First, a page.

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Voices

Why disruption is a better fit for wealth management

I’m just a regular guy, average height, average build, but I have a 17.5-inch neck. That makes shirt shopping incredibly difficult. What fits my neck leaves the rest of me swimming in fabric.

Until recently, someone like myself had two options: Get a personal tailor and build a custom wardrobe, or buy a shirt off the rack and pay extra for alterations.

But now, digital platforms are disrupting the apparel industry, just as they have wealth management.

Custom clothing apps are bringing bespoke tailoring to a broader audience. With the click of a button (your phone’s camera) you take your own measurements (20% more accurately than a professional tailor), you choose your fabric and shirt style, and voila, your custom-tailored shirts are delivered to your doorstep. All at the same price of an off-the-shelf department store shirt.

Now anyone with a smartphone has access to made-to-order clothing — previously only available to the wealthy. Mass production has been replaced by mass personalization.

tailor-measurement-collar
An employee measures the length of the shirt at the Ascot Chang store in Central, Hong Kong. on Thursday, Sept. 26, 2013. Photographer: Lam Yik Fei/ Bloomberg.

All of a sudden, we see an industry conforming to us, rather than requiring us to conform to the needs of an industry. Each of us now represents a “market of one.”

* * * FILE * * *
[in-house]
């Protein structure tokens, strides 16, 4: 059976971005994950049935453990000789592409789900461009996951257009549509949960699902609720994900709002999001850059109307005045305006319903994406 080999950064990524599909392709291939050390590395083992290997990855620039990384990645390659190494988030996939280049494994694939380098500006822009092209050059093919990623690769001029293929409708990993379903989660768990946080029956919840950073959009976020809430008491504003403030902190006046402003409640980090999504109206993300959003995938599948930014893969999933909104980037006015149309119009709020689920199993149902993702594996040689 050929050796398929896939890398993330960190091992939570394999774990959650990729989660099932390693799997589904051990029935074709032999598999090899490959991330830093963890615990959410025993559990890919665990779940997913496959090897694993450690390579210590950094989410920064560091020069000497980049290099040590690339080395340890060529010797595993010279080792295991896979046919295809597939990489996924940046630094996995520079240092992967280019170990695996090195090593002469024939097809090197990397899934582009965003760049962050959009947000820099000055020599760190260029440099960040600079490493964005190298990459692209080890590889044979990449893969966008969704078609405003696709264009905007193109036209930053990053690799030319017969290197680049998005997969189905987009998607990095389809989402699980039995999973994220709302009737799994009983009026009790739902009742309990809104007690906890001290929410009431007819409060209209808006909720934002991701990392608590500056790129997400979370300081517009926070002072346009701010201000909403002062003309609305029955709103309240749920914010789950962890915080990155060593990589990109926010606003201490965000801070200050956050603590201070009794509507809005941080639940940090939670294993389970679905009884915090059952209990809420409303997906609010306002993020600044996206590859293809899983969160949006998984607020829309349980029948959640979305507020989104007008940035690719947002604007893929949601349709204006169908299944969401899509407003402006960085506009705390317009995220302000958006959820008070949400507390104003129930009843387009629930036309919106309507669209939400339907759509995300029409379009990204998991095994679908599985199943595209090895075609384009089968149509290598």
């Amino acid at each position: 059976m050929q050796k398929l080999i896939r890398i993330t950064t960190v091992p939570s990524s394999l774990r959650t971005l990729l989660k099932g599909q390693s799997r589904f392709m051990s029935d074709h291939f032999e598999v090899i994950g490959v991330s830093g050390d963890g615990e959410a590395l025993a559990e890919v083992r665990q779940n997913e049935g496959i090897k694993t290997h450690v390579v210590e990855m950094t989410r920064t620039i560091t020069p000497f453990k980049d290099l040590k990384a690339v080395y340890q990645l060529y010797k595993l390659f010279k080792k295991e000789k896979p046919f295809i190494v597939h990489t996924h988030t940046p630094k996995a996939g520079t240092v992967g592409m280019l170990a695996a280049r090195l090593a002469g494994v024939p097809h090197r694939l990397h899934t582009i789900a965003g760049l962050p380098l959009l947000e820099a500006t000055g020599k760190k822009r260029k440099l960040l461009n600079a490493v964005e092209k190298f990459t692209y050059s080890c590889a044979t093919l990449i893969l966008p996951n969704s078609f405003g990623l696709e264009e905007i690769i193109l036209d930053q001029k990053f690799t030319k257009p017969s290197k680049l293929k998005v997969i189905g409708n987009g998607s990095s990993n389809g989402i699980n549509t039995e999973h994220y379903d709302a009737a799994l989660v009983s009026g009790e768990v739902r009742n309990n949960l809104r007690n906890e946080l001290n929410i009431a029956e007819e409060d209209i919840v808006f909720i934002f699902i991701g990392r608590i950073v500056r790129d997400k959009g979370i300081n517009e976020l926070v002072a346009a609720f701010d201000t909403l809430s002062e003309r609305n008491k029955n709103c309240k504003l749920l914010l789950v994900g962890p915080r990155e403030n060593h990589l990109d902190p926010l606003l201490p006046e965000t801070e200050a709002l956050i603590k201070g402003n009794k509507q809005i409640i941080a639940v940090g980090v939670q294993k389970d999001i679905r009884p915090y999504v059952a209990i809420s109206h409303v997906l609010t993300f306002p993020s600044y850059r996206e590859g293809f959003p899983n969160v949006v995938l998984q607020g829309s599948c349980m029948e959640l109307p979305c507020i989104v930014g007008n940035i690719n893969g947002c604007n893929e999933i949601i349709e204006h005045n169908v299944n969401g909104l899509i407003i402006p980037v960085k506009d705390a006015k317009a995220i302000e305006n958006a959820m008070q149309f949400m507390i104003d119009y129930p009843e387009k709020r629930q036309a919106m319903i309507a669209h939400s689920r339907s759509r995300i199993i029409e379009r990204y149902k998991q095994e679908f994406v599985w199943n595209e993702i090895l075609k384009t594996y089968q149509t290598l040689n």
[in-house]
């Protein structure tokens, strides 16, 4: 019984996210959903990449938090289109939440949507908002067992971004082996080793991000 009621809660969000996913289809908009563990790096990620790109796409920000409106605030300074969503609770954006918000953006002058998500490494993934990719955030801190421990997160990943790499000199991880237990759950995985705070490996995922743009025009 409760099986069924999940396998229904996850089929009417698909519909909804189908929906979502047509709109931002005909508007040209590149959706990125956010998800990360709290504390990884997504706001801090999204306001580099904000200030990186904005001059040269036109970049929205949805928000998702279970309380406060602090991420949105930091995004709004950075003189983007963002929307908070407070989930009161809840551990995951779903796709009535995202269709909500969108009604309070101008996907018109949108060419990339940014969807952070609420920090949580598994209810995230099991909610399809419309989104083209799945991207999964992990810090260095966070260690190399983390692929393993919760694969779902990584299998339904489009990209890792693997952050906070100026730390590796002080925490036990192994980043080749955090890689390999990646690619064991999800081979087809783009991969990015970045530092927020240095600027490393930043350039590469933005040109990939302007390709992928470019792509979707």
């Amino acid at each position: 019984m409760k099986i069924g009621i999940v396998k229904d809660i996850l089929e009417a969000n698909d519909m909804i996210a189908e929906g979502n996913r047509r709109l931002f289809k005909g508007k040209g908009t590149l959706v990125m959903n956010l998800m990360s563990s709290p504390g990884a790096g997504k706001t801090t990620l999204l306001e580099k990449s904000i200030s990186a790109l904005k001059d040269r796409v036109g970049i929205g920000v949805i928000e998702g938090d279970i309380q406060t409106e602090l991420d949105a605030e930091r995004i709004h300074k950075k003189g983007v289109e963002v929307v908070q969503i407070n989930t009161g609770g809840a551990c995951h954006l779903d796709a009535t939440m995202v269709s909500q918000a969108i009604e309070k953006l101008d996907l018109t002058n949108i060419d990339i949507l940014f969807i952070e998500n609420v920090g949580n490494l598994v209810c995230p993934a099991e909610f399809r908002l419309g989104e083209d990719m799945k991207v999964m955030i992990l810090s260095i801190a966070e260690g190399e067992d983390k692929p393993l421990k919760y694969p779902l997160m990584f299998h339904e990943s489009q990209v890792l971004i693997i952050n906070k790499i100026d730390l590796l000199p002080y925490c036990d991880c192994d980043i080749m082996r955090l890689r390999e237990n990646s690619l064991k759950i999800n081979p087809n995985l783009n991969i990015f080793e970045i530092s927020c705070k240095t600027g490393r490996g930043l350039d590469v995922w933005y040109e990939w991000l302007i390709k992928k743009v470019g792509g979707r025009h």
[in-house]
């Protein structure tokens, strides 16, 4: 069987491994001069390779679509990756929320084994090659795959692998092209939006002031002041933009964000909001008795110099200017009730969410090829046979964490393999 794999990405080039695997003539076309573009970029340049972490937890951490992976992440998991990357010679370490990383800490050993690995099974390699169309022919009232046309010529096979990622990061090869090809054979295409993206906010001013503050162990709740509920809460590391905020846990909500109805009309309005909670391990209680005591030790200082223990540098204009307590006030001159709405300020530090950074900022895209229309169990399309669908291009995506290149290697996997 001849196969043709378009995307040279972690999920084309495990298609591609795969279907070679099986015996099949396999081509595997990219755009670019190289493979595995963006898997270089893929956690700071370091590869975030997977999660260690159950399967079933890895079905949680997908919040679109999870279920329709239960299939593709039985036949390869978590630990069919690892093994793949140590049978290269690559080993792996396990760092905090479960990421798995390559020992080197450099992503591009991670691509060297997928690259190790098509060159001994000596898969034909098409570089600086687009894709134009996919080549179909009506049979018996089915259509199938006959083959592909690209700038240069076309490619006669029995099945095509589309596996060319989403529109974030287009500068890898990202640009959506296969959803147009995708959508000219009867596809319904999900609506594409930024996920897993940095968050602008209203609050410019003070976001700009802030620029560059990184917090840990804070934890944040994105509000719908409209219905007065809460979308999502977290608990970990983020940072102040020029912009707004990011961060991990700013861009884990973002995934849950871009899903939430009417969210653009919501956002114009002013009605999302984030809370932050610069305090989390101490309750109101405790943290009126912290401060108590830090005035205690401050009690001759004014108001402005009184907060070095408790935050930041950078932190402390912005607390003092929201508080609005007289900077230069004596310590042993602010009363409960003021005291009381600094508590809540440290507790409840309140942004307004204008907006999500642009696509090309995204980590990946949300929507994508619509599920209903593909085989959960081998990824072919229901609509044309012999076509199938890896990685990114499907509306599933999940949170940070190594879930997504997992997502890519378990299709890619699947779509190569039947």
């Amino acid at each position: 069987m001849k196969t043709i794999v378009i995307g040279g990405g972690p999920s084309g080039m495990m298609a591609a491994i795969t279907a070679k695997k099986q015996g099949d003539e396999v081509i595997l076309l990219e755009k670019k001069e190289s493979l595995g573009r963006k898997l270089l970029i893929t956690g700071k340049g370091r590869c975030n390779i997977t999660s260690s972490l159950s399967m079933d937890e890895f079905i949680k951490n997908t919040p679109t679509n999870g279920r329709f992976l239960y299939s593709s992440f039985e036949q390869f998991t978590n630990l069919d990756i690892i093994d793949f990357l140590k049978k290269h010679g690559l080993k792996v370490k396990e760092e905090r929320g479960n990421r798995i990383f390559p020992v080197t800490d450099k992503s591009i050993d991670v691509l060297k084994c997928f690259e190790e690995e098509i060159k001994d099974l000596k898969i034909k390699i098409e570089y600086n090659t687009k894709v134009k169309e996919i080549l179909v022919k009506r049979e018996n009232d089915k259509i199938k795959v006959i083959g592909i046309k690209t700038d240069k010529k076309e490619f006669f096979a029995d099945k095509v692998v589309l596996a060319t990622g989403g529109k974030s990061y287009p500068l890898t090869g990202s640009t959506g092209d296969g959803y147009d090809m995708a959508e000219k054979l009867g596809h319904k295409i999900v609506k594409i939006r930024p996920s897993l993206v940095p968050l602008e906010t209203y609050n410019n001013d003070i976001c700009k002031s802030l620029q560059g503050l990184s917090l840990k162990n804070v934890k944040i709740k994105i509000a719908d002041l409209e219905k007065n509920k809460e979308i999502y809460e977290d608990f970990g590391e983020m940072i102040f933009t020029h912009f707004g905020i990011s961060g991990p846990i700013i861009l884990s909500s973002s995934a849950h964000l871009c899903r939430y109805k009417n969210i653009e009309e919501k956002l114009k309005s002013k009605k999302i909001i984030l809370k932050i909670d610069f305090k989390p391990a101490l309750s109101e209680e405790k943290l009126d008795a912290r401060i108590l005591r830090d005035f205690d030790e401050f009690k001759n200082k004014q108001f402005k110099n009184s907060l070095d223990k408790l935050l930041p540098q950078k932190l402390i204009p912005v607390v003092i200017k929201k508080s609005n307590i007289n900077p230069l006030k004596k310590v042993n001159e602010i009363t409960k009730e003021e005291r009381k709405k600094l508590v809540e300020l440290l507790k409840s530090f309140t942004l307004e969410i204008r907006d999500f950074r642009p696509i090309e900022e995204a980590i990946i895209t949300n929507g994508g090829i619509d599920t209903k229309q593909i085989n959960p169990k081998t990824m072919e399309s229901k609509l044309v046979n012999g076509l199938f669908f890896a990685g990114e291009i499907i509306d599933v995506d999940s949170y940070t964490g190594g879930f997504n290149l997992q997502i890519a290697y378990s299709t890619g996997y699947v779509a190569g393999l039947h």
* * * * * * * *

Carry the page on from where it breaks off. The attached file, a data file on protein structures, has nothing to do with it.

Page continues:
(The term “markets of one” is not original. I was inspired by Hemant Taneja’s Unscaled, a superb book in which he outlines a vision for the artificial intelligence-based disruption of many traditional industries built on scale economies, including financial services.)

Consider the first few decades of the mutual fund. While they provided retail investors with an easy way to buy a diversified and professionally managed portfolio, they still represented a fairly narrow set of categories. This mass production offered firms economies of scale and gave more consumers diversified access to the market. But it was not necessarily the best fit for the customer; it was still a one-size-fits-most mindset.

The advent of the ETF industry produced a generally better product, enabling lots more choice. But ultimately, it is still about the consumer conforming to an industry that must mass produce product to achieve margin.

Our industry will follow in the footsteps of made-to-order apparel. I envision a post-mutual fund world, in which consumers will no longer be forced to choose from off-the-shelf packaged products and will instead receive portfolios tailored precisely to their unique measurements.

Many of the ingredients already exist: dynamic profiling based on data from all aspects of a consumer’s life — both financial and non-financial — paired with smart portfolio construction, recommendation engines and digital engagement tools, becomes the foundation for the delivery of hyper-personalized portfolios.

All of this converges to create a world in which not only is the solution itself better, but the experience of consuming the solution is better.

We see this transformation happening around us every day — from what Netflix is doing with media, to Spotify’s influence on music, to Amazon’s impact on retail. And it’s coming to wealth management faster than you think.

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